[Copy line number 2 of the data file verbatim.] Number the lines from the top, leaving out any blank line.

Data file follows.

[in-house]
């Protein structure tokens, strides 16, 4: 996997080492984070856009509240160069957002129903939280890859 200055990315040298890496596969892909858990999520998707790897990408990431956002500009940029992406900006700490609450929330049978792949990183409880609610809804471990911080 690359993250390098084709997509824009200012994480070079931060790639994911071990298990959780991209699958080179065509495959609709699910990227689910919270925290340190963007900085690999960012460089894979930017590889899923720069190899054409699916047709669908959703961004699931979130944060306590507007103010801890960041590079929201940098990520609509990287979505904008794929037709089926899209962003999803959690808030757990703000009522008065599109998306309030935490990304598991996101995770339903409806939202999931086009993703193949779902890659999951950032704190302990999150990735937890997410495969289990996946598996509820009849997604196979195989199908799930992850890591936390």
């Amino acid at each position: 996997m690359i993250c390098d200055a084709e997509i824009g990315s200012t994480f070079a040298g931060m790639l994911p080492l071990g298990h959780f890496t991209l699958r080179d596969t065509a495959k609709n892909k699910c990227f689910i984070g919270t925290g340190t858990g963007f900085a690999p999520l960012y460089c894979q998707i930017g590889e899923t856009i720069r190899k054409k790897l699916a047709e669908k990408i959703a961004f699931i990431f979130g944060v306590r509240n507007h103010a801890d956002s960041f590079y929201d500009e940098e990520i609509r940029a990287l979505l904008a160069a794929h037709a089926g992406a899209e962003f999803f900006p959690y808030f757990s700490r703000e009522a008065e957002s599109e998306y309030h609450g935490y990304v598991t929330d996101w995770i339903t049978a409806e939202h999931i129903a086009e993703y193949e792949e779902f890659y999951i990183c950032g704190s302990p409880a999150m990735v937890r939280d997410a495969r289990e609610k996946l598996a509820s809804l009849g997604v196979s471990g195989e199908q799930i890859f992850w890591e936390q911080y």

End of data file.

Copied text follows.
């Protein structure tokens, strides 16, 4: 996997080492984070856009509240160069957002129903939280890859 200055990315040298890496596969892909858990999520998707790897990408990431956002500009940029992406900006700490609450929330049978792949990183409880609610809804471990911080 690359993250390098084709997509824009200012994480070079931060790639994911071990298990959780991209699958080179065509495959609709699910990227689910919270925290340190963007900085690999960012460089894979930017590889899923720069190899054409699916047709669908959703961004699931979130944060306590507007103010801890960041590079929201940098990520609509990287979505904008794929037709089926899209962003999803959690808030757990703000009522008065599109998306309030935490990304598991996101995770339903409806939202999931086009993703193949779902890659999951950032704190302990999150990735937890997410495969289990996946598996509820009849997604196979195989199908799930992850890591936390």